I always seem to collect things…..and I have a difficult time getting rid of things that I collect. My children are always telling me to clean out the house, to get rid of old clothes, old trinkets, old toys…throw them away, they tell me. It is junk. Nobody needs them. But something within me cannot do it. Even erev Pesach I have a hard time doing that.
Not because I am materially oriented and cannot part with those things.
But because my motherly/grandmotherly instinct is always looking at those “things” as being potentially useful to someone…now or in future. It has become almost a creative effort.
How can I throw away a nice dress, even if it is five sizes too small for my children, when one day one of my granddaughters could possibly wear that dress? Maybe she will visit my house and will need a change of clothing and I would have one on hand! My imagination works constantly.
Or how could I throw away a toy? My grandson would enjoy it one day.
And that is besides the sentimental value it has as I recall my children playing with that toy.
Now flash back to fifteen years ago….we were moving….my husband was already in our new location/country and I was back home packing up and finalizing things. Should I throw out or give away that huge roll of plastic wrap? Or pack it up to come later with our furniture? My children said to me “Mummy, where we are going you could buy another roll. Why shlep it? Just leave it here”
But in my innate motherly wisdom, a little voice told me “No, take it with you. You never know…”
Should I throw out our broom? Our big roll of tin foil? Those old plastic plates and cups? Those old clothes that are beginning to look a bit like rags?
No, something told me to bring everything. I even collected all the dreidels my children had over the years, lovingly wrapped them up in a special box and took them with me. Those I would carry myself. My special treasure.
Sure enough when we arrived at our new destination, every single thing came in handy. The children did not stop marveling at my wisdom. Even my husband looked favorably impressed. Instead of having to run like crazy people in a foreign country where we had no idea where to try to buy plastic wrap, tin foil, paper goods, this thing or that thing, I had it all with me and we could slowly unpack in peace and get accustomed to our new surroundings, without feeling desperately in need of things. Even the old clothing came in handy…some as clothes and some, believe it or not, as much needed rags when we had water leaking and flooding the house and we had nothing to clean it up with. My rag collection came in very useful over the years! Everything saved us time, energy and even money. Even the old broom came in handy!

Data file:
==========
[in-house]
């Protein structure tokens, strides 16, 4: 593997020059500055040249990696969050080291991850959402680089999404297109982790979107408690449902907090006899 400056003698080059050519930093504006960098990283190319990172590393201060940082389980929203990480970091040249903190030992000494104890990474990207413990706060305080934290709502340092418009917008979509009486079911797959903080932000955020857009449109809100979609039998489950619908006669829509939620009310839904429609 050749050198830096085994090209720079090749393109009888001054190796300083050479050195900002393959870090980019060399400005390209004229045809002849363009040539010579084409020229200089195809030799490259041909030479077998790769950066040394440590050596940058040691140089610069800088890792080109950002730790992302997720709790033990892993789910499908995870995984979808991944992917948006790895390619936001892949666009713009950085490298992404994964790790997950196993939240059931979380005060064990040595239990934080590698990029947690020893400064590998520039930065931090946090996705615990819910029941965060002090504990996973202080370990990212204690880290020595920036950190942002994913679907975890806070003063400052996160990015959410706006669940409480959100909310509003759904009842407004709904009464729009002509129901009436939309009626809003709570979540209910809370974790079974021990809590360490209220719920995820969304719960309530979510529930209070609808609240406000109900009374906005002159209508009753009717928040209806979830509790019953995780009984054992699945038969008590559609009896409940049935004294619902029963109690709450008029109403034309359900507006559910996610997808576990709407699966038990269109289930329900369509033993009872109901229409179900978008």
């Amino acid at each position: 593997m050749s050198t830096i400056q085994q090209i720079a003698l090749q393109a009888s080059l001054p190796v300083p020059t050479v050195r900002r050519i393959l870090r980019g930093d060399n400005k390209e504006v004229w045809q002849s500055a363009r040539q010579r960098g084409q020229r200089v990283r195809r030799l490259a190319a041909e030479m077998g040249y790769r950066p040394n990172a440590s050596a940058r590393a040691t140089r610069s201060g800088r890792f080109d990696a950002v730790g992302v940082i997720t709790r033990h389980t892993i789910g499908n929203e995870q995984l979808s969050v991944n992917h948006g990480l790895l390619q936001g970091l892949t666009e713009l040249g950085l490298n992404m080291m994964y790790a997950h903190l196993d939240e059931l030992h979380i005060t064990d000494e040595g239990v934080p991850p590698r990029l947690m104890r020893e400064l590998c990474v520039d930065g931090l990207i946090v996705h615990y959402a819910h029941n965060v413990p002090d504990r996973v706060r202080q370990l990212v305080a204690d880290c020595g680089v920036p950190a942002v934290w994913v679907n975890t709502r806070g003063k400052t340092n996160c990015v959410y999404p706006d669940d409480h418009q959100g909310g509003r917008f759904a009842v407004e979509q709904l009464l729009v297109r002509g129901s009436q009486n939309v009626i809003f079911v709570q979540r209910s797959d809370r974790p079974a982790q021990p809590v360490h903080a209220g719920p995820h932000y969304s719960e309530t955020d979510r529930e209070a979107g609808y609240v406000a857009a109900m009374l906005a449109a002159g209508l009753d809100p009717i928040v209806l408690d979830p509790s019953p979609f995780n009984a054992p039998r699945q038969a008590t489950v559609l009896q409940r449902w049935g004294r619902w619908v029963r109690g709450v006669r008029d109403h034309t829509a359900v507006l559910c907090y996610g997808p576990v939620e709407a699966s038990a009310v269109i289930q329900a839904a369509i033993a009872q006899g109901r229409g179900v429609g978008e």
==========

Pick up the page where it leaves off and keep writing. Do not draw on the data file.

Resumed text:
And what about the dreidels you might ask? Well, erev Chanukah, in a foreign country , everyone began to wonder where we would find dreidels. There was no Judaica store around the corner in this place.
I whipped out my trusty box of dreidels and to the delight of my children spilled the contents on the floor. They squealed with happiness and surprise as they ran around picking up all the different sizes of dreidels: the big fat wooden one, the small wooden one, the different colored plastic ones (fighting over who would get the purple color or the gold one), the musical dreidel that sang a song as it spun, the dreidel that flashed its lights as it turned round and round….the children could not believe that I actually had saved all those dreidels. I could not either.
And at the end of Chanukah I lovingly gathered all those dreidels up again. I forced each child to “hand them over” and I packed them up again for the next year…you never know where you will be or when you will need them, I told them with a smile.
(And, you know what? recently my grandson who lives in a different country lost one of the dreidels I gave him. My daughter told him she has to go out and buy a new one. He looked at her and said "no Mummy, let's go to Bubbie's house. She has dreidels. We have to shop at Bubbie's house." My heart swelled with happiness to hear that and I was grateful that I still had my dreidel collection.)
I also collected leftover bees wax candles…I knew they would come in handy the next year. Those are hard to find. You know those candles you get in the mail when you donate to certain organizations? well, I collected them. And sure enough next Chanukah they all got used. Everyone forgot to plan in advance for those candles and dreidels but that little collector voice within me had not forgotten…
I once received in the mail, as a “reward” for a charitable donation, a wooden spoon and a feather to be used for bedikat Chametz on Pesach. Do you think I tossed it in the garbage? No, it went into a special cupboard and erev Pesach when we all realized we had forgotten to order from the rabbi a bedikat Chametz set, I whipped out my little package and we were all smiling from ear to ear.
One year I really had no feather…and G-d, in His infinite wisdom saw my plight and sent me one…a bird’s feather actually flew into my house! Do you think I swept it up and threw it away? No, I hid it in a safe place and I used it for erev Pesach.
So am I eccentric? Too extreme? Maybe…but I have learned to value things and my children have learned to value thing too. If you have an old one, why throw it out to get a new one? Use the old one until you cannot use it anymore. If you were given something, consider it something that G-d wants you to use for kedusha or to elevate.